June 4, 2021

GDPR is 3 – What have we learned?

Last week, the General Data Protection Regulation was three years old. If we think back three years to the weeks and days leading up to the 25th May 2018, our inbaskets were filled with email asking us to read privacy policies, Sales and Marketing teams were in meltdown that they were about to lose all the contacts on their data bases, and the threat of fines of 4% of revenues seemed to dominate headlines.

The 25th May came and went … and the world continued to turn. So, what’s happened since 2018?

To quote the Information Commissioner, ‘Privacy is a journey and not a destination’. Yes, there have been some headline-grabbing fines – Marriott, British Airways, Google to name a few but here at Risk Evolves we believe it’s the activity behind the headlines that we as business owners should consider.

The world of data privacy is a maturing one and is an important Board agenda item that every organisation regardless of size or sector should prioritise. When working with clients, we’ve seen a change in behaviours at every level. For example, we’re seeing procurement questionnaires asking not just for clarity on information security, but expansion to include an assessment on the organisation’s ability and credentials to process the personal information.  We’ve seen a significant increase in Data Subjects (whether they be from members of the public, applicants for job roles, former and existing employees etc) exercising their rights to access their data or to ask for data to be deleted. We’ve witnessed organisations needing to certify to schemes such as Cyber Essentials or International standards such as ISO27001 and more recently, ISO27701.

We’ve seen an exponential increase in data breaches whether these are accidental eg. someone sending an email to the wrong person, or deliberate. A very small number of breaches have been caused by employees taking data with them to new employers, many more are as a consequence of cyber-attack.


In April 2020, IBM reported a 14000% increase in the number of phishing attacks against the organisation – the threat is constant and cannot be ignored.


Smaller organisations are deliberately being targeted by ever more resourceful criminals, with business email compromise, invoice fraud and ransomware the favourite tools of the trade.  As a consequence, and with an increase in claims for compensation for individuals who have been victims of data breaches, we’ve seen the cost of insurance increase to reflect the hardening of the market, with Hiscox withdrawing completely from the cyber insurance market for Education and Charites.

Looking beyond the business environment, we’ve witnessed pressure groups such as NOYB increase their focus and challenge on the enforcement of legislation, including just this week the first of 10,000 letters of complaints being sent to organisations on the misuse of cookies on websites.

Many of the changes and challenges that we’ve supported customers with have been reactive to events – a procurement requirement, a cyber-attack, a receipt of a subject access request.  But what about the proactive?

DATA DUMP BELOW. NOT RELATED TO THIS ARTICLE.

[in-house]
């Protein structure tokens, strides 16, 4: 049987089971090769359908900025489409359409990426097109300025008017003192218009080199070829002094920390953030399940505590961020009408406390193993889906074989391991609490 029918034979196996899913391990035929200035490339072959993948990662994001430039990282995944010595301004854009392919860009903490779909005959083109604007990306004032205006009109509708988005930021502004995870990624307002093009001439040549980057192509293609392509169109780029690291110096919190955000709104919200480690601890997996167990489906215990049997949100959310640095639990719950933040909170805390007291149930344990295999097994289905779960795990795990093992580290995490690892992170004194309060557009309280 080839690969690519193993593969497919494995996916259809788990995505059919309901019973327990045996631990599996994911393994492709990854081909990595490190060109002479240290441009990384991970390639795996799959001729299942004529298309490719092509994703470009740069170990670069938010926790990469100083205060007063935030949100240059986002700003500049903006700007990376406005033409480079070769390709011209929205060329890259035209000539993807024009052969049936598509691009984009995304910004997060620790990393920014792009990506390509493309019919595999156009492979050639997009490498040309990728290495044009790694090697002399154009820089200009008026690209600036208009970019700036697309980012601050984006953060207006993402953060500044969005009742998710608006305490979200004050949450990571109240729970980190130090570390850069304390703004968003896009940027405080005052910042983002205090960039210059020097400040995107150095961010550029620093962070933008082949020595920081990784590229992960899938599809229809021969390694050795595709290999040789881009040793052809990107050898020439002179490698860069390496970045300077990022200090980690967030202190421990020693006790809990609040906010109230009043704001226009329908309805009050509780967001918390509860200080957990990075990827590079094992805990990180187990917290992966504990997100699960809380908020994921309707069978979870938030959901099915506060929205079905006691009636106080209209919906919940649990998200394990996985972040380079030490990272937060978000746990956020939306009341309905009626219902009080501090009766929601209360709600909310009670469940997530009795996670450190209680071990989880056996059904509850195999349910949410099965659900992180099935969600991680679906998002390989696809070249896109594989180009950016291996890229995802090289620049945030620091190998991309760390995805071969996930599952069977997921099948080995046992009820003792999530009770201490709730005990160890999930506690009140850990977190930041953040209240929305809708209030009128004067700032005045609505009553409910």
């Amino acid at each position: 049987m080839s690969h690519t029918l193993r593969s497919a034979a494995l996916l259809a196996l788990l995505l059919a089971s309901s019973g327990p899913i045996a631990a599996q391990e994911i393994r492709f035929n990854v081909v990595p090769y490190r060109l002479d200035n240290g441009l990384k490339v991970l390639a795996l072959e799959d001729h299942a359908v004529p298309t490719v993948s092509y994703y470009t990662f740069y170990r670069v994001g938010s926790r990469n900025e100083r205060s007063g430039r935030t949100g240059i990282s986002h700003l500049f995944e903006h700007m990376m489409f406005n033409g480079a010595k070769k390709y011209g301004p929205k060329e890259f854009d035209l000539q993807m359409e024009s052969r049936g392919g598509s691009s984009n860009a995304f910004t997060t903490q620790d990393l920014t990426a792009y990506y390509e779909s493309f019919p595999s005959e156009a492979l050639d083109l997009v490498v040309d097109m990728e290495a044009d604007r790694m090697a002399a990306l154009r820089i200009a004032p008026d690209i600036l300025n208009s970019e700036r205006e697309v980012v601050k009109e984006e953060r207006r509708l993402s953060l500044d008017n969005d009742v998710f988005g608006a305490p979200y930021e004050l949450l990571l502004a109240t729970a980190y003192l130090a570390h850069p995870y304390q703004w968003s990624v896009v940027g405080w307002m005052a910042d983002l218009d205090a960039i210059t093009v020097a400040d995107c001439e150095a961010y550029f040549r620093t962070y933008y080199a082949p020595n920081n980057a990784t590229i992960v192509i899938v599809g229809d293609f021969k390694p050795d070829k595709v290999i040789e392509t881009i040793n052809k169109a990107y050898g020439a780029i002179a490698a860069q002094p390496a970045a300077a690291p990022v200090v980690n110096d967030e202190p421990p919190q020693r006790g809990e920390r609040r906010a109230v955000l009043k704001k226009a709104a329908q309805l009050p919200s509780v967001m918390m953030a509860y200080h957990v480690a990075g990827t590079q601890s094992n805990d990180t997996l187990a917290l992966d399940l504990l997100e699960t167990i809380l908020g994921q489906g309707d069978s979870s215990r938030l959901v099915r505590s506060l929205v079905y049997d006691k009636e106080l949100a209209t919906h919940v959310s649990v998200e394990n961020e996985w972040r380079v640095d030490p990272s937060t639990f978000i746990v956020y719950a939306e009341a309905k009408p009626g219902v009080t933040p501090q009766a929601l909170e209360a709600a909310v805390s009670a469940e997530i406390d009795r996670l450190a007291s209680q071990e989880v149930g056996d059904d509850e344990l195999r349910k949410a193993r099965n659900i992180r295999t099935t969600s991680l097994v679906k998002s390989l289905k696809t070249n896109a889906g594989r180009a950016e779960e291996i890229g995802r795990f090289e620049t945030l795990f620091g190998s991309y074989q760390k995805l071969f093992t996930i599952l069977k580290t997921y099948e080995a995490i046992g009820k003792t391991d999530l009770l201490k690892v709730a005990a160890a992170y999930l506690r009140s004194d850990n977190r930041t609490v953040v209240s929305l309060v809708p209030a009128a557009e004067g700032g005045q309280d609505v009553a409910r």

For a smaller percentage of organisations, we’ve seen recognition and acknowledgement that data adds value to their business and therefore it needs to be treated as a critical asset. They’ve recognised the importance of data hygiene, understanding what data they have, how it’s used and protected, who it’s shared with. They have the vision to realise that when on the mergers and acquisition trail and wishing to learn the lessons of the Marriott breach, due diligence is required to ensure that data is an asset and not a liability.


Data as an asset? According to a recent Forbes article, American Airlines and United Airlines both discovered that the value of their data was worth more than the value of the company. United’s customer data was valued at approximately $20bn, while the market value of the business was around $9bn. American had a similar experience, with data valued in excess of $20bn with the market value around $8bn.


Despite the UK’s departure from the EU, the UK GDPR and the UK Data Protection Act remain in force and with future changes expected later this year, we know that privacy rules will continue to evolve in the UK.  Across the globe, we’ve seen changes in data protection legislation – Switzerland, India, Dubai all has new legislation with more countries implementing changes in the coming few years. As new technologies such as IoT devices and Artificial Intelligence become ‘mainstream’, expect more focus on how data is captured and shared.

According to IBM, 90% of the world’s data has been created in the last two years. Therefore, Data Privacy is here to stay. For those companies who want to differentiate themselves in the market, now is the time to be leaders and not followers in how their organisation collects, manages, stores, processes and shares data.

Need more help?

Whether you’re a Data Controller, a Data Processor or both, the companion blog Who Does What in GDPR? will help you check you’re doing all you can to boost compliance and put your customers’ minds at rest.

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